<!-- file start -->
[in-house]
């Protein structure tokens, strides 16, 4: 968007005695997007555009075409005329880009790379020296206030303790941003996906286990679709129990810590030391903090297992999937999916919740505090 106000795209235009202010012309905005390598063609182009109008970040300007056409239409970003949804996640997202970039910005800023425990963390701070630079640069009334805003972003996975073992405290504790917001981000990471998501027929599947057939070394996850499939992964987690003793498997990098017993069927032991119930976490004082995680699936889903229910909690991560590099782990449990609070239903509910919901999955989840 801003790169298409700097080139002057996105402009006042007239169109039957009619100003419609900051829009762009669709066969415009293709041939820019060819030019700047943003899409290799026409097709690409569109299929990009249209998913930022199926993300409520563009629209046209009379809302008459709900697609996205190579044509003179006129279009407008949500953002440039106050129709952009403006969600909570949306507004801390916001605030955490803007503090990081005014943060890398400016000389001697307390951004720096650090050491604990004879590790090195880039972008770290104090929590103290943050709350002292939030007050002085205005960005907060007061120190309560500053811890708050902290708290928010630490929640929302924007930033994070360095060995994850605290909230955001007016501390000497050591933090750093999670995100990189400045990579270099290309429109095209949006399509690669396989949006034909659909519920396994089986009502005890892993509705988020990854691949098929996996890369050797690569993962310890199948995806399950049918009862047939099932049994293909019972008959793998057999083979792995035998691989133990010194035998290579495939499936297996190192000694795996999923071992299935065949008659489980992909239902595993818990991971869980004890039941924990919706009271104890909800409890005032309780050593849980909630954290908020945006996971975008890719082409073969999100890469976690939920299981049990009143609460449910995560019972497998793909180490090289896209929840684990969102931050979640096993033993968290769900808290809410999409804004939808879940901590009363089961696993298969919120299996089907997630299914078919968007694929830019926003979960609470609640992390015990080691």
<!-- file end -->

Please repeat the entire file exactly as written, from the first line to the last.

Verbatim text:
[in-house]
């Protein structure tokens, strides 16, 4: 968007005695997007555009075409005329880009790379020296206030303790941003996906286990679709129990810590030391903090297992999937999916919740505090 106000795209235009202010012309905005390598063609182009109008970040300007056409239409970003949804996640997202970039910005800023425990963390701070630079640069009334805003972003996975073992405290504790917001981000990471998501027929599947057939070394996850499939992964987690003793498997990098017993069927032991119930976490004082995680699936889903229910909690991560590099782990449990609070239903509910919901999955989840 801003790169298409700097080139002057996105402009006042007239169109039957009619100003419609900051829009762009669709066969415009293709041939820019060819030019700047943003899409290799026409097709690409569109299929990009249209998913930022199926993300409520563009629209046209009379809302008459709900697609996205190579044509003179006129279009407008949500953002440039106050129709952009403006969600909570949306507004801390916001605030955490803007503090990081005014943060890398400016000389001697307390951004720096650090050491604990004879590790090195880039972008770290104090929590103290943050709350002292939030007050002085205005960005907060007061120190309560500053811890708050902290708290928010630490929640929302924007930033994070360095060995994850605290909230955001007016501390000497050591933090750093999670995100990189400045990579270099290309429109095209949006399509690669396989949006034909659909519920396994089986009502005890892993509705988020990854691949098929996996890369050797690569993962310890199948995806399950049918009862047939099932049994293909019972008959793998057999083979792995035998691989133990010194035998290579495939499936297996190192000694795996999923071992299935065949008659489980992909239902595993818990991971869980004890039941924990919706009271104890909800409890005032309780050593849980909630954290908020945006996971975008890719082409073969999100890469976690939920299981049990009143609460449910995560019972497998793909180490090289896209929840684990969102931050979640096993033993968290769900808290809410999409804004939808879940901590009363089961696993298969919120299996089907997630299914078919968007694929830019926003979960609470609640992390015990080691």